But there's also a thesis in there: given that scene descriptions grow in size much faster than screen resolution increases, there should be a tipping point where ray-tracing is more efficient than rasterization. I don't think they expected it to take quite this long though.
The argument that "Ray tracing is logarithmic in scene complexity while rasterization is linear. Therefore, ray tracing will win eventually!" ignores the fact that rasterizers also use hierarchical graphs to maintain logarithmic complexity just like ray tracers do. You could make the same argument if you compared a well-designed rasterization-based system vs. a naive ray tracer that brute-forces every triangle vs. every pixel.
The difference is really a focus on local vs. non-local data. Rasterizers focus on preparing data ahead of time so that it can be directly indexed without searching. Ray tracers focus on making global searching as fast as possible. Rasterizers do more work at the start of a frame (rendering shadow, reflection, ambient occlusion maps). Ray tracers do more work in the middle of the frame (searching for shadowing/reflecting/occluding polygons).
It's wonderful that we finally have both accelerated in hardware. HW ray tracing still has a very long way to go. Currently, budgets are usually less than 1 ray per pixel of the final frame in real time apps! Figure that out how to use that effectively! :D But, it still opens up many new possibilities.
Rasterization goes for each triangle, which pixels does this intersect, whereas for ray-tracing it's for each pixel which triangles does this intersect.
Clearly, this allows us to build lookup data structures over the inner loop. So back of the hand ray-tracing becomes more efficient when you have more triangles than pixels (give or take an order of magnitude or so due to algorithmic differences)
So, the complexity of real-time content development has slowed due to multiple of reasons, not the least of which being that rasterization (especially modern GPU rasterization with quad based shading) is poorly suited to scenes where polygons approach pixels in coverage. And more importantly, we've hit the polygon density where we appear to be getting better visual quality gains by spending cycles on improved shading rather than more polygons.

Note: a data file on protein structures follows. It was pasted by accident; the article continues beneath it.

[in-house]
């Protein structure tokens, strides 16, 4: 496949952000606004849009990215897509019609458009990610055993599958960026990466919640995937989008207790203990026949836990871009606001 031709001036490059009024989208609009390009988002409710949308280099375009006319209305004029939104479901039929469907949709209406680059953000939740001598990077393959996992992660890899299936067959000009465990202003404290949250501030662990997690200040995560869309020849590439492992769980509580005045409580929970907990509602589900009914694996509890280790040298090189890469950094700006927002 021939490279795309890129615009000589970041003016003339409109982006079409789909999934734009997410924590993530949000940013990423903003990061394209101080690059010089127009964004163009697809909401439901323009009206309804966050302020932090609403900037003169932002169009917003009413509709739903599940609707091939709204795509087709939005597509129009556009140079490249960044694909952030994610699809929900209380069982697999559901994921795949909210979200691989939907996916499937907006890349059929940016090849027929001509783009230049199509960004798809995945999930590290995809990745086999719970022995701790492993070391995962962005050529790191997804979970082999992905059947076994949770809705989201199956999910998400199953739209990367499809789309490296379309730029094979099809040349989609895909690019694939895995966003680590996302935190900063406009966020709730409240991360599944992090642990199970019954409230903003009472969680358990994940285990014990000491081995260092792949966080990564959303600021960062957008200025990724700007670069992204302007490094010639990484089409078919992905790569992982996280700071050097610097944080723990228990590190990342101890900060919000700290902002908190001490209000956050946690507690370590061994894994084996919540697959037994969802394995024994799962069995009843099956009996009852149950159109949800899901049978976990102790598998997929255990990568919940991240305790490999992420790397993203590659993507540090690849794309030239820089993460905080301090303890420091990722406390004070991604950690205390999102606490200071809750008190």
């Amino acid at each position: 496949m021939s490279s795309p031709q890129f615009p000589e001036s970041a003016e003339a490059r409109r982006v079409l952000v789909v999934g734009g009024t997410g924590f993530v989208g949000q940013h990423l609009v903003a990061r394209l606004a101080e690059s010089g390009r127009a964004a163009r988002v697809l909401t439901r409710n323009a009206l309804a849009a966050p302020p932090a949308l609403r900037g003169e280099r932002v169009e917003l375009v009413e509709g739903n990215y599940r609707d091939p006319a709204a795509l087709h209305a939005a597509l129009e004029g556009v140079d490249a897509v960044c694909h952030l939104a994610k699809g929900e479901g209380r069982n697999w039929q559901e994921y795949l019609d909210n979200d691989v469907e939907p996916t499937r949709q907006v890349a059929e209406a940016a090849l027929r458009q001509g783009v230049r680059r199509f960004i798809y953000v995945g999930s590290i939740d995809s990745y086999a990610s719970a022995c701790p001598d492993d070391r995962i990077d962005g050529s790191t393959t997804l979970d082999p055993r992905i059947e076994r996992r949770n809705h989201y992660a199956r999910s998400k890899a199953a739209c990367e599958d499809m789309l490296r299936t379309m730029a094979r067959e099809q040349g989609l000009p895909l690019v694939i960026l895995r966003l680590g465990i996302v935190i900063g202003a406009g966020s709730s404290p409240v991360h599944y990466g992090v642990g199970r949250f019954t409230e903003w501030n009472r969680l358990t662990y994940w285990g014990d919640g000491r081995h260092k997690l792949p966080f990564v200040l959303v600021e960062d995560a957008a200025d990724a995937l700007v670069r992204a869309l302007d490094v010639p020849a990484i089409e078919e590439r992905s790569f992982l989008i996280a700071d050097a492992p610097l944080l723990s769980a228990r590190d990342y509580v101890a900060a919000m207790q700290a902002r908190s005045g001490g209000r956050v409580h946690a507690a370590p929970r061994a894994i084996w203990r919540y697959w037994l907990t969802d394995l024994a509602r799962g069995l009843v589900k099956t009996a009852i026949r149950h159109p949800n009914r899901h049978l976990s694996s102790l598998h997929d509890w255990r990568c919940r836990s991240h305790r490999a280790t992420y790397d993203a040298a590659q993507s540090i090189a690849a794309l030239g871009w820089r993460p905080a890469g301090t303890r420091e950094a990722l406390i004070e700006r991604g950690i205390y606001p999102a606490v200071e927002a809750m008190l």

Then add in the transition to 4K and we get a much larger pile of pixels once again changing the math all over again.
I don't know what this means for the future. I suspect we won't see much increase in scene complexity until we get to the cliff where ray-tracing is then viable, then I imagine scene complexity for real-time scenes will make a big jump.
Keep in mind, what you read is with offline CGI in mind. And we've already hit that tipping point for offline rendering. Even the last major rasterization hold-out (PRMAN) has switched to path-tracing even primary rays. It's just that real-time rendering is a bit of a different beast.
For this reason, and for the reason of real-time ray budgets barely approaching 1 ray per pixel at 1080p on the highest cards, ray-tracing tends to mostly be used for specular effects at this time.
Even in non-real-time workloads, this was a massive time sink until ray sorting and batching entered the common practice, collecting rays that hit a single coherent area to be processed at once. And the current RTX model has no strong support for ray batching.
In a previous life I worked for a company that was developing real-time ray tracing products. The founders had this magical algorithm but the catch was that dedicated ray tracing hardware was almost never successful because by the time the dedicated hardware made it to market general purpose processors had caught up.
However, what it seemed like to me was that the founders had developed a blazing fast algorithm that cut a ton of corners. Each time they'd fix an edge case the product got slower. Regardless they were moderately successful and might still be around.
And then there was the time I accidentally nuked all of our internal infrastructure in the middle of a product release demo.
No idea if it's your company, but this bit sort of reminds me of Euclideon demos: https://www.youtube.com/watch?v=DrBR_4FohSE
How so? Wouldn't both scale logarithmically with respective hierarchical acceleration structures? In what way does ray tracing scale better?
Wow, very impressive! I believe this is only available for MacOS Chrome Canary, with enable-unsafe-webgpu flags toggled on. But we are starting to see more example code.
This is the first specific RTX target engine I've seen so far though. Starting to feel like the future with full time real-time hardware rendering capabilities in the browser ;)
Do you mind my asking what you plan to build with it?
The Ray-Tracing Extension is currently only available for Windows and Linux.
My next plan is to implement the extension into Dawn's D3D12 backend, so I can build chromium with my Dawn fork and have Ray-Tracing available directly in the browser (at least for myself) :)